Recycling should be last resort for managing packaging waste
Josephine Liang, CEO of the reusable lunchbox scheme CauliBox, asserts that recycling won’t solve our sustainability problems.
Recycling is often promoted as the easiest way to achieve a more sustainable lifestyle and reduce our carbon footprints. In 2021, 88 percent of people in Britain claimed to recycle regularly, which sounds great on paper, but it isn’t enough when only about 14 percent of all plastic packaging is recycled. Placing recycling at the centre of our sustainable infrastructure will not help in tackling climate change.
The various myths surrounding proper recycling as well as flaws within the recycling industry mean that recycling cannot be our first line of defence against the climate crisis.
Can the UK recycle effectively?
According to the recycling tracker report in 2021, 55 percent of British households put at least one item in the general waste that could have been recycled. This can be attributed to consumer carelessness, or confusion at the complexities of the recycling process, which can be hard to navigate. Different councils enforce different rules, and packaging can be unclear and vague in its instructions for disposal.
Contamination is another major issue limiting the efficacy of recycling in helping to support a greener planet. Most UK households (85 percent) put at least one item in the recycling that is not accepted by their local council. This risks spoiling batches of recycling waste where food or low-grade plastic is present in recycled materials, leaving it unsuitable for reuse. Recycling might make us feel like we are doing our part, but putting unwashed food jars, oil-laden catering trays and unfinished food remnants into the recycling, means any potential benefits are being undone.
Issues within the recycling industry
Many plastic materials that we are told to recycle include toxic preservatives and absorb harmful chemicals, meaning often they cannot be recycled into food-grade packaging. The process itself is also not an economical one, with costs associated with recycling plastic growing in recent years, due to expenses of collection, transportation and reprocessing.
Other attempts to reuse plastics include the chemical recycling process, which aims to convert plastics into fuels and chemical components. Unfortunately, this is also burdened with problems. This process, which attempts to divert plastic away from landfill through breaking it back down to its chemical components, creates hazardous pollutants that release into the environment. When considering all the limitations in the recycling process, it is clear we need to change our sustainability frameworks.
Similarly, compostable packaging also has limitations in its sustainable ambitions, largely due to issues within the current infrastructure that do not allow scaling of commercial composting. Most compostable packaging isn’t accepted into the food waste stream, and so ends up in landfill. Both caterers and offices need to design a specific waste stream to dispose of compostable packaging effectively; however this can be expensive. The cost and labour associated with the transportation of compostable waste is the reason why reusables are supported by companies like Veolia.
How can caterers be more sustainable?
Trying to limit your waste is a great foundation for sustainable living. Reducing the amount of single-use plastics used, swapping plastic straws for metal reusables and buying in bulk to limit the number of plastic containers are all ways to optimise sustainability.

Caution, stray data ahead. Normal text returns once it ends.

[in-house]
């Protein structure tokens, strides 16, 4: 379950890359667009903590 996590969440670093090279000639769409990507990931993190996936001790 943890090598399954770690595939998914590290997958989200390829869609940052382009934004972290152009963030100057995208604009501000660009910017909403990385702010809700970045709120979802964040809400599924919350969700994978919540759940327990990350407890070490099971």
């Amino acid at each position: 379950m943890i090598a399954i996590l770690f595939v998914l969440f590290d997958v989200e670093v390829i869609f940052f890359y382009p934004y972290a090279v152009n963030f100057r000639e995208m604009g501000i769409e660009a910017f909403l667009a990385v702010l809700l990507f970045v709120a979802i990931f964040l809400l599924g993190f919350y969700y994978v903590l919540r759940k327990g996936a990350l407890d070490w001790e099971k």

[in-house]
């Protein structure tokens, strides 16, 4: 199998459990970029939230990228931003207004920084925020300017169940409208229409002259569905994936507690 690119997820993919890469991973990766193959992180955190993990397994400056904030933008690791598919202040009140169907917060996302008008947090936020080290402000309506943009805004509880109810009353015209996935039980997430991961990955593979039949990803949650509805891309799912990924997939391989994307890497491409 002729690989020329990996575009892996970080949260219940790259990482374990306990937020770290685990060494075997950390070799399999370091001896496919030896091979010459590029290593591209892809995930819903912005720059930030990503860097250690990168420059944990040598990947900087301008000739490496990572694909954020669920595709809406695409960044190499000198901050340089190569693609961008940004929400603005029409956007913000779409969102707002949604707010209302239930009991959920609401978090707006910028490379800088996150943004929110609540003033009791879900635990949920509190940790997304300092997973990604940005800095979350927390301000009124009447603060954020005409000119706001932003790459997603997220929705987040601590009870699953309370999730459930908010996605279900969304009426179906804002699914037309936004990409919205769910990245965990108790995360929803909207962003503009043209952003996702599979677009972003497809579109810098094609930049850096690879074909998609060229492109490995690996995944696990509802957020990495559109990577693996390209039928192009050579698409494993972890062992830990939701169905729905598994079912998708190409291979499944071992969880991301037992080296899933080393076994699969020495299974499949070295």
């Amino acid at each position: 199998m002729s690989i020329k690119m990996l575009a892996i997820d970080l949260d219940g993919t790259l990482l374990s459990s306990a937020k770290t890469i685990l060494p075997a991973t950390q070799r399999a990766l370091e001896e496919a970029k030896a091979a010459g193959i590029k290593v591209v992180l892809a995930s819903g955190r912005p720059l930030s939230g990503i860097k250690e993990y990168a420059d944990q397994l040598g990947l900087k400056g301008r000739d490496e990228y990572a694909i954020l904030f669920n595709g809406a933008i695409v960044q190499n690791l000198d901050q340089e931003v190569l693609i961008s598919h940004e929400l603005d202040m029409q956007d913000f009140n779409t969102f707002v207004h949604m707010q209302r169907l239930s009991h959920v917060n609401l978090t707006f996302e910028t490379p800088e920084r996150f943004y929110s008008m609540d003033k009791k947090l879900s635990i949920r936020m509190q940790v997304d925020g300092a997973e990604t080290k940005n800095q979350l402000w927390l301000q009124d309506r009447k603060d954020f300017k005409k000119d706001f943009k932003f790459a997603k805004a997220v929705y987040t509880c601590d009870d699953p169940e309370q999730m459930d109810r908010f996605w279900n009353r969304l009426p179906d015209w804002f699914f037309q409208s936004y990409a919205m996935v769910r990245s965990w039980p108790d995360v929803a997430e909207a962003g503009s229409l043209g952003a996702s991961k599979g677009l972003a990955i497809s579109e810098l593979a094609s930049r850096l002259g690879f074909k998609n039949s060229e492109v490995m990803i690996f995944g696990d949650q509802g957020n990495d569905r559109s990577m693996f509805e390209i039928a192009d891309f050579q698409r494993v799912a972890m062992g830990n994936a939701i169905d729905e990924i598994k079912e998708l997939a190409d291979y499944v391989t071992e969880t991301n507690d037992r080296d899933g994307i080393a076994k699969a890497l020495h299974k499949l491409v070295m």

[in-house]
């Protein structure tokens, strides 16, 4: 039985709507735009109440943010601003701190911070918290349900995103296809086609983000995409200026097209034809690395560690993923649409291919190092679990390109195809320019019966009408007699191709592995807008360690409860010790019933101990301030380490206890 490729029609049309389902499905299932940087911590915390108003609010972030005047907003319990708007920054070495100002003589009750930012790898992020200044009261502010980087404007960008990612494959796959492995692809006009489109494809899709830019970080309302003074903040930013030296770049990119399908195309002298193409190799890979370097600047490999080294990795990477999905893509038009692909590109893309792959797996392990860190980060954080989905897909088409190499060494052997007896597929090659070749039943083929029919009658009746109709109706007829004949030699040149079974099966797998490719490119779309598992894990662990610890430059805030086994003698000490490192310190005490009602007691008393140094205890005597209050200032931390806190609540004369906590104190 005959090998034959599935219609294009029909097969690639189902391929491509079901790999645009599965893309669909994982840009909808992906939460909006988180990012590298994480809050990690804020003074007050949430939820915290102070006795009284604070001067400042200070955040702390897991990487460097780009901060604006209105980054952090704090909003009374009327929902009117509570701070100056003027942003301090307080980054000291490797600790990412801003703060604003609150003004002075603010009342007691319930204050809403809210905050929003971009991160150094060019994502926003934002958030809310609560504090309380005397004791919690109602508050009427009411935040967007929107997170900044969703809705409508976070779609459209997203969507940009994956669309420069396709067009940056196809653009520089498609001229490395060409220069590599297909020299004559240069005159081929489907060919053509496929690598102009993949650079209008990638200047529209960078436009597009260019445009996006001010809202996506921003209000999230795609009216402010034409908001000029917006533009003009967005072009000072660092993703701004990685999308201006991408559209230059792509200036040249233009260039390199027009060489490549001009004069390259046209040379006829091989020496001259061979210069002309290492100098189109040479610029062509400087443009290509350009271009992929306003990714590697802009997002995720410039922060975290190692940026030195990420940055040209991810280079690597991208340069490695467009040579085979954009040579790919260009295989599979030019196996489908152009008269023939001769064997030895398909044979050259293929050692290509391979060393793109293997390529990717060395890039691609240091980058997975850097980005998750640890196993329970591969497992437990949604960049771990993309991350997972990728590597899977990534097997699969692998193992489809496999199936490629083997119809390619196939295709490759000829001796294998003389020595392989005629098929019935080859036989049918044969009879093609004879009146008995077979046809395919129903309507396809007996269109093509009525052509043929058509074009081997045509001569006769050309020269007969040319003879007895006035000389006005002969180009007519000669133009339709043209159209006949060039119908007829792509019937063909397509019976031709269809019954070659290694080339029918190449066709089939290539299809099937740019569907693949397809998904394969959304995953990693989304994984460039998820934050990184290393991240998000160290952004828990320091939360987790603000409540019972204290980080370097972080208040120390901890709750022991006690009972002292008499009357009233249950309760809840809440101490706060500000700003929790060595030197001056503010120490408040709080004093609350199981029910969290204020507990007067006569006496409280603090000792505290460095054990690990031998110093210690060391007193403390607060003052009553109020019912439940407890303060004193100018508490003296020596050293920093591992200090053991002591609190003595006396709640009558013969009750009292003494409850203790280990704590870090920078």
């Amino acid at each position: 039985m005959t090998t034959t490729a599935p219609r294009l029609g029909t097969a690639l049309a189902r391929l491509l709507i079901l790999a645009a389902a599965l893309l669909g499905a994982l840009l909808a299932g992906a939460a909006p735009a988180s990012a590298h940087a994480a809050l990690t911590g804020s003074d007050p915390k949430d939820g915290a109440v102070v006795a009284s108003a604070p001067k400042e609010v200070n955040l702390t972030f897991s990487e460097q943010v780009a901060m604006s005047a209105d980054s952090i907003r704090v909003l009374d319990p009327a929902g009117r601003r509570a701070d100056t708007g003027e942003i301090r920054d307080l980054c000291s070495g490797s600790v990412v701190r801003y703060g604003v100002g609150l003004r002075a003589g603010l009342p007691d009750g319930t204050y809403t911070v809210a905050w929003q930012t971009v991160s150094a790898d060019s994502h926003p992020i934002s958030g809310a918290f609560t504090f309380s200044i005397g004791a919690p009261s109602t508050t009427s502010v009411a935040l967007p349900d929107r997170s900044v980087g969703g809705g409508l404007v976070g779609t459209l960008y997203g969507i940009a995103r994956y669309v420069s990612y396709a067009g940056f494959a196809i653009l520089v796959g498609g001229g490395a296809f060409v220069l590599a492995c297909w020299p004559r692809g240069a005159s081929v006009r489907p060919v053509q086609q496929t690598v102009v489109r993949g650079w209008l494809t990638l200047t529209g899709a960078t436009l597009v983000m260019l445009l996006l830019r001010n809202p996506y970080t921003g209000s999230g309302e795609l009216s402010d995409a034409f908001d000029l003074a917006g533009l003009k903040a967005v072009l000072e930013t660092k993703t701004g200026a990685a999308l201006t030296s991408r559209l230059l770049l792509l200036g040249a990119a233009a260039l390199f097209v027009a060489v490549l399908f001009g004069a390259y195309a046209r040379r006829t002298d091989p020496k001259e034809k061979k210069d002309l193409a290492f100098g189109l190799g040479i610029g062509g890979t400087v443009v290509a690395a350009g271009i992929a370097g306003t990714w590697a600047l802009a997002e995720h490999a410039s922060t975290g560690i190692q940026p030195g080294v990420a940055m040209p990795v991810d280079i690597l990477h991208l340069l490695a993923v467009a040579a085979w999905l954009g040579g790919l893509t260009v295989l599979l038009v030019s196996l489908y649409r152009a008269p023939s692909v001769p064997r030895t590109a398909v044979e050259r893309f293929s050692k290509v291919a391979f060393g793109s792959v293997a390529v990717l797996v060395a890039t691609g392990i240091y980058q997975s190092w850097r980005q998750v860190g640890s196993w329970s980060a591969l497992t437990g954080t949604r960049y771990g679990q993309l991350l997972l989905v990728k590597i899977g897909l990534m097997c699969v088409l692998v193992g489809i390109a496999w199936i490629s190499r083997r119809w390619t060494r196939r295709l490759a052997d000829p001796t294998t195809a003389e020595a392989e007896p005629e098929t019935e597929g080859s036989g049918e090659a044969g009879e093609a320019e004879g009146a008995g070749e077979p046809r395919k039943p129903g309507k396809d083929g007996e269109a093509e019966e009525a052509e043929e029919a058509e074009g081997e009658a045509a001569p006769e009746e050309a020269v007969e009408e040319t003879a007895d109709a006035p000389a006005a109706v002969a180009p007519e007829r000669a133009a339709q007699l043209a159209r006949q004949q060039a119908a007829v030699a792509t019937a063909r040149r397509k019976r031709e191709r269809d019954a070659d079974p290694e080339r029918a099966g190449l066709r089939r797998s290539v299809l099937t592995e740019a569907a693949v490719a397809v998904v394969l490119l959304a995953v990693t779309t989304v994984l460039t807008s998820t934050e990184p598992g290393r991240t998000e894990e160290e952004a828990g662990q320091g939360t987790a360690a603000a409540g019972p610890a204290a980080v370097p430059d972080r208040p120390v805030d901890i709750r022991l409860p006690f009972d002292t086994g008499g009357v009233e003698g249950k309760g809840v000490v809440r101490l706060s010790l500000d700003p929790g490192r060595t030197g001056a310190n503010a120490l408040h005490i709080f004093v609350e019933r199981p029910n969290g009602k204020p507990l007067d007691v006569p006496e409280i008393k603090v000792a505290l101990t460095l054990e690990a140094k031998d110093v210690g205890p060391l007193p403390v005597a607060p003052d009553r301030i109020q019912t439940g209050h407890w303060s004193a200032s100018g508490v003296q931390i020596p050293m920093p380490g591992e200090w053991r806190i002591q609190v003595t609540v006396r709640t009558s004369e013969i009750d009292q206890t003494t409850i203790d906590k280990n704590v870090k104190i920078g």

The wide use of single-use plastics in on-site catering has a particularly big impact on the environment. Disposable packaging generates 11 billion pieces of waste annually, yet the catering industry continues to use it since there are limited alternatives. With all the failures of plastic packaging recycling and compostable packaging waste management, durable reusable packaging is the future of sustainability. Adopting reusables as standard practice will help limit disposable waste, and reuse solutions like CauliBox, which rewards sustainable behaviours, will also assist employees in reaching their green goals.
Adopting reusables as standard practice will help limit disposable waste
Establishing a sustainable infrastructure that optimises simplicity for employees is key. Wasteful habits are easy to form, and so making sustainable habits simple and accessible is one of the most effective ways to encourage positive behaviour and drive change. Normalising these practices may also encourage employees to lead greener personal lives.
Although much of the confusion around recycling is out of our control, educating the workforce about common recycling myths, ensuring waste disposals are labelled clearly to make it as straightforward as possible, and adopting reusable packaging and reuse solutions over disposable packaging will reduce recycling mistakes and help to make your organisation more eco-friendly.
About the author
Josephine Liang is a sustainability expert and CEO of CauliBox, the award-winning, tech-enabled reusable food packaging solution for workplace dining. She has worked with corporations (including Unilever & Sainsbury’s), local authorities (Westminster City Council) and higher educational institutes (London School of Economics) as well as numerous food enterprises such as Costa and Gail’s Bakery in cutting food waste and advising on sustainable development. Josephine was awarded a special “Women in Food” award by the Mayor of London in 2019 and was named on Forbes 30 under 30 in 2021.